October 04, 2004,
Donald Luskin, in his August 19 NRO article “Squeezed Out,” sullied National Review with baseless attacks on my reputation.
He asserted that Paul Krugman’s endorsement of my best-selling and national award-winning book, Perfectly Legal, gives me my “liberal credentials.” Yet Jack Bogle, a premier capitalist, and Lou Dobbs, surely no liberal, also endorsed my book.
Luskin also attacked my integrity over my July 29 New York Times “claim” that the I.R.S. said that the incomes of Americans fell for two consecutive years, 2001 and 2002. He said I “cleverly” avoided facts in an accompanying chart and that my piece was “designed to trash-talk the Bush economy.”
The chart should have used inflation-adjusted figures, making it consistent with my text. Imperfect coordination between graphics and reporter is hardly grounds to attack my integrity, especially since Luskin knows real from nominal incomes.
Even so, the income “increases” Luskin cited from the chart were infinitesimal and may be due to people falling into the upper reaches of lower statistical categories.
My piece was designed to report important new income and tax data. Belying Luskin’s partisanship charge, my references to President Bush showed that income taxes fell primarily because of factors that are not his responsibility: the stock market drop, the recession (on its way before he took office), and changes in compensation practices.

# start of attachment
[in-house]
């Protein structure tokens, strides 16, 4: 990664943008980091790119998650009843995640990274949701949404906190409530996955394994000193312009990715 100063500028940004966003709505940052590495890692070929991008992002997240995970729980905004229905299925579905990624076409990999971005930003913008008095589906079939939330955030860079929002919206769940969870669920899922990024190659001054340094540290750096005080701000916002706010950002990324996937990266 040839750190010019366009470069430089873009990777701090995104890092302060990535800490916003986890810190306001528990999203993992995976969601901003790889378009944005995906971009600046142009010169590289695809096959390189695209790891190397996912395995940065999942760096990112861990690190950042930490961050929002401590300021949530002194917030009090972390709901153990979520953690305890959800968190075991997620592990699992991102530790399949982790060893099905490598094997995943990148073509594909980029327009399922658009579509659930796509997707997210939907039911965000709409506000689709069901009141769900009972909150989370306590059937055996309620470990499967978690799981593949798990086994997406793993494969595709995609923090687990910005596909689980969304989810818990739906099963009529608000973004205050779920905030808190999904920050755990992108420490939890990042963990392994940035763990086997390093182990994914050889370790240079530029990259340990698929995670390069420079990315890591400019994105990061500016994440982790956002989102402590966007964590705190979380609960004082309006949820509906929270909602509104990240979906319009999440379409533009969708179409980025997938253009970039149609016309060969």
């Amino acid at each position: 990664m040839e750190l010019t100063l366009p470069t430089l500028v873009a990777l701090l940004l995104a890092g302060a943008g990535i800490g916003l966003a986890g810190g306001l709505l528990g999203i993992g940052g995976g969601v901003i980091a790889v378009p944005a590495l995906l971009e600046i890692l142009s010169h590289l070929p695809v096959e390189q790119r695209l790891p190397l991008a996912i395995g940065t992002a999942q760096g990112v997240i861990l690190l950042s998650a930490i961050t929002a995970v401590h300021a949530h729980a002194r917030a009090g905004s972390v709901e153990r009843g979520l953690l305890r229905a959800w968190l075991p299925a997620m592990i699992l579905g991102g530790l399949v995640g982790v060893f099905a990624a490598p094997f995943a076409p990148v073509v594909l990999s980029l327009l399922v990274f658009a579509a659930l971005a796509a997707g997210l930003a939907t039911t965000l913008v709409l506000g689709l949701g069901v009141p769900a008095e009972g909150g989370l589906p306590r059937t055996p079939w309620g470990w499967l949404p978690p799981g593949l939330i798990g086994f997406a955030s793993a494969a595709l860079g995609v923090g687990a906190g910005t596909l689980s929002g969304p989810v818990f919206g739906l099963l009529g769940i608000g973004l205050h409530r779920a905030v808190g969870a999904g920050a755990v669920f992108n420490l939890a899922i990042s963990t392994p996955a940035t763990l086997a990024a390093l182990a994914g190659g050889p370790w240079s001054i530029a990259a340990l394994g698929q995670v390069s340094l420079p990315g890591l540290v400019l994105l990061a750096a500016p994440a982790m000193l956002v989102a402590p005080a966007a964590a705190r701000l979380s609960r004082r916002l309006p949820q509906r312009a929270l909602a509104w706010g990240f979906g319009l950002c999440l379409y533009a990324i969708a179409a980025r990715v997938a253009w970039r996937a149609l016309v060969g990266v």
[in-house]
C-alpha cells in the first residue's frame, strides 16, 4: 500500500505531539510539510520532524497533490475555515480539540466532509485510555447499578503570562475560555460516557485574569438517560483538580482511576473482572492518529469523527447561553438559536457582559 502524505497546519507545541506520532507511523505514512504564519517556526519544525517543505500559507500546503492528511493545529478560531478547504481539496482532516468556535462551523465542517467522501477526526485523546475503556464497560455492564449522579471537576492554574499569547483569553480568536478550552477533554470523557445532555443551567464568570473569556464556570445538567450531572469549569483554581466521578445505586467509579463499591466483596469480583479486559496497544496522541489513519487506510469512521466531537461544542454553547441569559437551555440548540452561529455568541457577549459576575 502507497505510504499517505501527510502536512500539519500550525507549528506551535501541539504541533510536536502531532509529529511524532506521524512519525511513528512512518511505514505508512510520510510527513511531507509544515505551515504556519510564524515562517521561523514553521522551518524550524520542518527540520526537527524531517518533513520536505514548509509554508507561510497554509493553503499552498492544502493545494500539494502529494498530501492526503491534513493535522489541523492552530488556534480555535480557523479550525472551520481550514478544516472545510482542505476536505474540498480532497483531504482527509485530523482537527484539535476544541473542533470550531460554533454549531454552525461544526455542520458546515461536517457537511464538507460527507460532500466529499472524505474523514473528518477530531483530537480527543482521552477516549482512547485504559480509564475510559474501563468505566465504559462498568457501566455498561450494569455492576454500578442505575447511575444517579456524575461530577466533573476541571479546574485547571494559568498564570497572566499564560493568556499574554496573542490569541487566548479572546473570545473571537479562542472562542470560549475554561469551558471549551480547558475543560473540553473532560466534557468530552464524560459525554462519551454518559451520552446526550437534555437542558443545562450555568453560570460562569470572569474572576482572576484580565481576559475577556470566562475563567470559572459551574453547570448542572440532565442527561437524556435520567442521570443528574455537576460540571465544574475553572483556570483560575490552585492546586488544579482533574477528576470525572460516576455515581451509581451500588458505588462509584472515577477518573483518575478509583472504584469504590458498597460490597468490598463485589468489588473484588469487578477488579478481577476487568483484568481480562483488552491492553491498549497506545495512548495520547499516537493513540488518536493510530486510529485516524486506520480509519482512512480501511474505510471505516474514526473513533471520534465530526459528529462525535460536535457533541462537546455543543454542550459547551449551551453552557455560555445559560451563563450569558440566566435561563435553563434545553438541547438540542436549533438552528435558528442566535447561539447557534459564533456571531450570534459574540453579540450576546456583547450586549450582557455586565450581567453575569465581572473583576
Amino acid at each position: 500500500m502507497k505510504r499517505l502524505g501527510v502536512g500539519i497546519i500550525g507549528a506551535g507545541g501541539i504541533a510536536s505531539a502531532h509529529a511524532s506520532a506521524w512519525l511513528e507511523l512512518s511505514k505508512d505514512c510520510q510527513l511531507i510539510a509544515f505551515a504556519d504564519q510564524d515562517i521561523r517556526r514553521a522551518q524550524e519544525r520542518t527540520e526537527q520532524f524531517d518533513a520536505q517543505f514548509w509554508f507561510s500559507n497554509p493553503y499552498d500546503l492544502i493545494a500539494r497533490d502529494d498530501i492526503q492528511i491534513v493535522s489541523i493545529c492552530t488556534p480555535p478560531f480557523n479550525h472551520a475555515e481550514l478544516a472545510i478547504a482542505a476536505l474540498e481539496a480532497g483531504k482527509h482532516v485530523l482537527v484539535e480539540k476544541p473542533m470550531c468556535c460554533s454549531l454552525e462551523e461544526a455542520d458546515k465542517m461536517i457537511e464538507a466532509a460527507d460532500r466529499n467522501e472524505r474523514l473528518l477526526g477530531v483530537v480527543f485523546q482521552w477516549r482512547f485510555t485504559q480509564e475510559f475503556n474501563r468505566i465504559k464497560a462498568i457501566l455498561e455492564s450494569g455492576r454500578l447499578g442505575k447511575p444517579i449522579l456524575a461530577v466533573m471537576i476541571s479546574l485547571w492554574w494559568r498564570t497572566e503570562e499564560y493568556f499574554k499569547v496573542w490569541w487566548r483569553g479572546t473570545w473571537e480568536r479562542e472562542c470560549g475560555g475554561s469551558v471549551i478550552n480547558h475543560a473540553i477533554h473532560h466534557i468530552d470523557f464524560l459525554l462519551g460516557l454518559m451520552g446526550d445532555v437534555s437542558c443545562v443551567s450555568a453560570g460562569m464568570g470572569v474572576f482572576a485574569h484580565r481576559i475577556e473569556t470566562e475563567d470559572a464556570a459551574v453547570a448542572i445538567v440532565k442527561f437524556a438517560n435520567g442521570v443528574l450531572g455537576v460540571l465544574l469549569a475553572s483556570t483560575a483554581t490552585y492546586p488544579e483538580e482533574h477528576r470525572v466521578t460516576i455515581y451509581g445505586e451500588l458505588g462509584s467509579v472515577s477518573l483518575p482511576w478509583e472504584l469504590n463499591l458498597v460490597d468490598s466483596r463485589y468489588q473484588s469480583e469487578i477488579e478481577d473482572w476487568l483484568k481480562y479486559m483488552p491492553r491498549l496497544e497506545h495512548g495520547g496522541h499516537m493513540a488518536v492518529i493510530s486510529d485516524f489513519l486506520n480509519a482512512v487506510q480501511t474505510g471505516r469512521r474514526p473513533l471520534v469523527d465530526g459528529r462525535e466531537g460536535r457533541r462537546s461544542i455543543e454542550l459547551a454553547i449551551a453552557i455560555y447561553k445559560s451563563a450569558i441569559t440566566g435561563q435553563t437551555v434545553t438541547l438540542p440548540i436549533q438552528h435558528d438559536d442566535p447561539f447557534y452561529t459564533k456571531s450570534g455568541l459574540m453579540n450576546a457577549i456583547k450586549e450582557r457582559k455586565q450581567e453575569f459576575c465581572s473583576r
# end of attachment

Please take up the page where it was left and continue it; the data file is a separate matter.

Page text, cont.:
Luskin wrote that I gave a false impression because the data show that “the richer you were, the worse you got hit” and asserted that the Times would “never admit” that the rich got poorer during the Bush administration.
Did Luskin read my report? I wrote that the higher one stood on the income ladder the greater the fall. Taxpayers making $10 million plus were reduced by half. One of eight making over $200,000 fell below that level. And I explained why.
For 38 years I have signed my work, winning a wall of awards including a Pulitzer, for reports that are enterprising, fearless, and rounded, the last a point that even Luskin grudgingly acknowledged at his personal blog.
As a reader of National Review for more than four decades I am appalled that you publish Luskin’s jaundiced tripe.
David Cay Johnston
... the problem lies in Johnston’s distinct and loaded ideological perspective ... “[O]ur tax system now levies the poor, the middle class and even the upper middle class to subsidize the rich.” ... Those who already believe this stuff out of deep-rooted ideological conviction will love to hear it repeated in the book.
As to my judgment that Johnston’s August 27 New York Times story is deceptive, the fact is that the chart accompanying the article showed taxable incomes falling from 2000 to 2002 only for taxpayers with taxable incomes above $100,000. For everyone else the majority of taxpayers taxable incomes rose over the period. And it is a fact that the story begins with the statement “The overall income Americans reported to the government shrank for two consecutive years,” without making reference to the fact that this “overall” result is due entirely to income declines among America’s highest-income taxpayers. While the story makes various distinctions among income groups, it never states the fact that incomes rose during the period for those with taxable incomes below $100,000.